Due to the economy’s current state of commotion, as well as the growing trend and influence of the local food movement, there has been a significant rise in the planting of home gardens. According to the National Gardening Association, 7 million people (a 19 percent increase from last year) are setting aside a small patch of soil for vegetables, fruit, and herbs. Despite the positive implications of having a more health-conscious nation, officials are concerned about the surprising prevalence of lead in urban and suburban soil.
There is a legacy not only of lead paint, but also of leaded gasoline, lead plumbing, and lead arsenate pesticides being present in soil. Food grown in contaminated dirt is toxic to eat, and the dust the soil generates is toxic to inhale. Detectable only with soil tests, the presence of lead doesn’t mean you should abandon your garden project, but you may need to make a change in plot design, the crops you grow, and the type of soil you use. For more help in testing your soil, contact your local public health department or county extension services; they will then either test it for you, or refer you to someone else who can.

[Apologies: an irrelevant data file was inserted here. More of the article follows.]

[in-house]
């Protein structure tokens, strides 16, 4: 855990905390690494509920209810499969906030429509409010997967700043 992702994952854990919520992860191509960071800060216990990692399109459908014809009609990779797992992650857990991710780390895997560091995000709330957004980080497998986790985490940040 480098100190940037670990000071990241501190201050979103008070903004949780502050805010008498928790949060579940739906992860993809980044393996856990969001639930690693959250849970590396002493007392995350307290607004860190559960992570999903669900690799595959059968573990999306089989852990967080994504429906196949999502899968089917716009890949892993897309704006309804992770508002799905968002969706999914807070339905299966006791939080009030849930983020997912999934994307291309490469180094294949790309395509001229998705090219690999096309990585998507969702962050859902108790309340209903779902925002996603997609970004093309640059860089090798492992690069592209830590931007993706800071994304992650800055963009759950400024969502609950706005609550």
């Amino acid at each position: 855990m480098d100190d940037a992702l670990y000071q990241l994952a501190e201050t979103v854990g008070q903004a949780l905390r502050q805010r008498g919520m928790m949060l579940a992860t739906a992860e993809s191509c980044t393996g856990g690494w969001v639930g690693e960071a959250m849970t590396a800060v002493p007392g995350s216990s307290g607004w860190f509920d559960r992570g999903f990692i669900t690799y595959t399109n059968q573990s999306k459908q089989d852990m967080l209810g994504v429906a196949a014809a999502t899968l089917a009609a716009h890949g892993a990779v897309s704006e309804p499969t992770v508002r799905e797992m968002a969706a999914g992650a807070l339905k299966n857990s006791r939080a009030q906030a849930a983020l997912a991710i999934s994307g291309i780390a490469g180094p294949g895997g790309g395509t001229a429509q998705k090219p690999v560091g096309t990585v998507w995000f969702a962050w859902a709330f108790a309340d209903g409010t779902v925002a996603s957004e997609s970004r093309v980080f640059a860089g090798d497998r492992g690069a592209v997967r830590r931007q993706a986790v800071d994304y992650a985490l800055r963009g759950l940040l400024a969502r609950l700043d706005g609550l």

To see the full New York Times article on lead contamination in soil, follow this link:
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